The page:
Physically and cerebrally Clive Owen has the chameleonic qualities that define a certain kind of star charisma: He’s handsome but not pretty; suave in a way that practically advertises insecurity; glib yet always on alert for the surgical riposte. All of which make the Knick star perfect for the role of Rene Gallimard, the French diplomat who falls in love with a Chinese opera star, in David Henry Hwang’s electrifying drama M. Butterfly.

Clive Owen and Jin Ha in ‘M Butterfly’
Matthew Murphy

This is the 1988 Tony Award-winning Best Play that marked the Broadway debut of an audacious young writer, now somewhat expanded and reimagined by director Julie Taymor in her first Broadway show since the fiasco that was Spider-Man:Turn Off the Dark (she is, of course, better known for her stage adaptation of The Lion King, just beginning its third decade). Both visually and intellectually, this revival is a wholesale departure from John Dexter’s original production, a decision that turns out to have been wise choosing. This M. Butterfly is every bit as memorable as the original.

Hwang took as his starting point a 1986 New York Times story under the headline “France Jails 2 in Odd Case of Espionage,” about Bernard Boursicot, a former French diplomat, and his lover, Shi Peipu, a star of the Beijing Opera, each sentenced by a French court to six years in jail for spying for China. The Chinese-American playwright was intrigued by the most shocking element of the story, which wasn’t that Boursicot’s lover was a spy, but that, apparently unbeknownst to the diplomat, Shi was a he.

This professed ignorance over the course of an intimate 20-year relationship may have lacked credibility for most observers (or indications of a closet case to the nth degree). But not for Hwang, who has mined the complexities, stereotypes and misunderstandings of East/West relations for a rich body of work (Yellowface, Chinglish) that can draw blood. Hwang understood how a delusional Western man might allow himself to be seduced by an actor trained in the depiction of female subservience. Why do men play women in Chinese opera, asks Shi (renamed in the play Song Liling)? Because “only a man knows how a woman is supposed to act,” he says, letting the words bite. For Hwang, the reverance shown by Western audiences for Puccini’s Madame Butterfly offers the ultimate example of this.

Opening in Beijing in 1964, M. Butterfly finds Gallimard, a low-level diplomat in the French embassy, enchanted by a performance Song (Jin Ha) gives at a party of the final scene in Puccini’s opera. Gallimard describes himself as “the patron saint of the socially inept,” but gushes over the portrayal of an Asian woman’s suicide:

They say in opera the voice is everything. Yet here – here
was a Butterfly with little or no voice – but she had the grace, the delicacy. I believed this girl. I believed her suffering. I wanted to take her in my arms — so delicate, even I could protect her, take her home, pamper her, ease her pain.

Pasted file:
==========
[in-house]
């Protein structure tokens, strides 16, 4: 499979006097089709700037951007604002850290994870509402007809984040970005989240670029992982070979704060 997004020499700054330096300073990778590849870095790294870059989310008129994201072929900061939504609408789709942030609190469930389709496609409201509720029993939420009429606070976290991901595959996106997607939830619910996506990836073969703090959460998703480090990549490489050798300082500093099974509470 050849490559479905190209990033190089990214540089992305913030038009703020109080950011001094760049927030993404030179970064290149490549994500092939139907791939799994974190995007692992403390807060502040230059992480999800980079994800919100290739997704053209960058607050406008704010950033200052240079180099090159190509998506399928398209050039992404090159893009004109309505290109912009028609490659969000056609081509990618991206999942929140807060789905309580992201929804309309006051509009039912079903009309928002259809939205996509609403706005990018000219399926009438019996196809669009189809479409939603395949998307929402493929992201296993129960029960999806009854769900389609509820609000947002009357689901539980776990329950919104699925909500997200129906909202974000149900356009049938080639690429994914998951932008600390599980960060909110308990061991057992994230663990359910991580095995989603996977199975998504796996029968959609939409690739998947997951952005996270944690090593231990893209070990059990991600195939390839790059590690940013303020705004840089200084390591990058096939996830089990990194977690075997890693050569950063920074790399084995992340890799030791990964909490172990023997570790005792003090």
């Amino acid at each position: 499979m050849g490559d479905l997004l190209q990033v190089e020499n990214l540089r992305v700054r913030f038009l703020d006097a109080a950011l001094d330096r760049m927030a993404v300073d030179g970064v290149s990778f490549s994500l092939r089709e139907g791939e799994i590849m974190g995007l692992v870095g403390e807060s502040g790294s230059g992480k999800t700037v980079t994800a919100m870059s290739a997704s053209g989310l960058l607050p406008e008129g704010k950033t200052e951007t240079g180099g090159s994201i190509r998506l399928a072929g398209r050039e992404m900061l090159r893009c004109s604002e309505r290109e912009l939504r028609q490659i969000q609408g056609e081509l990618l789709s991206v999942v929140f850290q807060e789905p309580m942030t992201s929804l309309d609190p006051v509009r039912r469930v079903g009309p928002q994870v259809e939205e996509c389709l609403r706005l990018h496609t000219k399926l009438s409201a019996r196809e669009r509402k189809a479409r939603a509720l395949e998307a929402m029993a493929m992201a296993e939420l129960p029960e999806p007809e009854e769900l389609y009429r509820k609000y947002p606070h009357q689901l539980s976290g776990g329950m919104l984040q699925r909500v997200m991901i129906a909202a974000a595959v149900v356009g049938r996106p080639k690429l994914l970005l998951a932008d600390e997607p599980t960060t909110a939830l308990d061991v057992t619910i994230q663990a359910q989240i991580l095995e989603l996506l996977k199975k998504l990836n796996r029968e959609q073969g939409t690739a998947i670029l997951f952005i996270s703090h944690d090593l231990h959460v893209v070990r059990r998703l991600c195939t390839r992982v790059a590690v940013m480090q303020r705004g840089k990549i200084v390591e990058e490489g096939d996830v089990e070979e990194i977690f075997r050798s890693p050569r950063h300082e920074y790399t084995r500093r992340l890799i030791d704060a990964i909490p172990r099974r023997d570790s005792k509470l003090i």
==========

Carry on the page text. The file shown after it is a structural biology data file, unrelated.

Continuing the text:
When Song seeks him out at the party after, they spar over the opera. Song taunts him: “It’s one of your favorite fantasies, isn’t it? The sub-
missive Oriental woman and the cruel white man.” Song doesn’t correct him when he calls her “mademoiselle.”

‘M. Butterfly’

Twenty years later, in court, Song will explain to the judge, in cringe-making detail, how he was able to deceive Gallimard as he rose through the ranks of the diplomatic corps after the U.S. took over France’s role in Southeast Asia, to disastrous effect. Hwang covers the period with a satirist’s vigor – we know the ignominious end it will come to – while never losing focus on the central pair, who after all, represent every racist miscue that would make the war such a ruinous catastrophe. The intertwining of the intimate with the political gives M. Butterfly its extra-sexual charge.

You probably wouldn’t recognize this revival as a Julie Taymor production. Unlike Dexter’s original (which starred John Lithgow and B.D. Wong), it’s deliberately unstylish and unvarnished. Paul Steinberg’s scene changes are made via old-fashioned moving panels that glide (sometimes clumsily) across the stage, aided by Donald Holder’s exquisitely detailed lighting shifts. Constance Hoffman’s costumes are similarly unshowy. This conventional style for such an unconventional script has the salubrious effect of throwing the action into high relief, and allows both Owen and Jin Ha to shine; they’re mesmerizing.

Elliot Goldenthal’s underscoring lends additional punctuation to this tale, which has been enhanced by the playwright after his recent face to face meeting with Boursicoult, who is now free and living in Paris. The better changes have more to do with Hwang’s maturity as a writer – he’s jettisoned some gratuitous comedy.

The less effective changes seem like padding, though the play passes almost in fever time. That’s appropriate for such a heated, intensely provocative show. It never lets up, and perhaps the best thing to be said about it is that you can’t wait for drinks after the theater to hash it all out.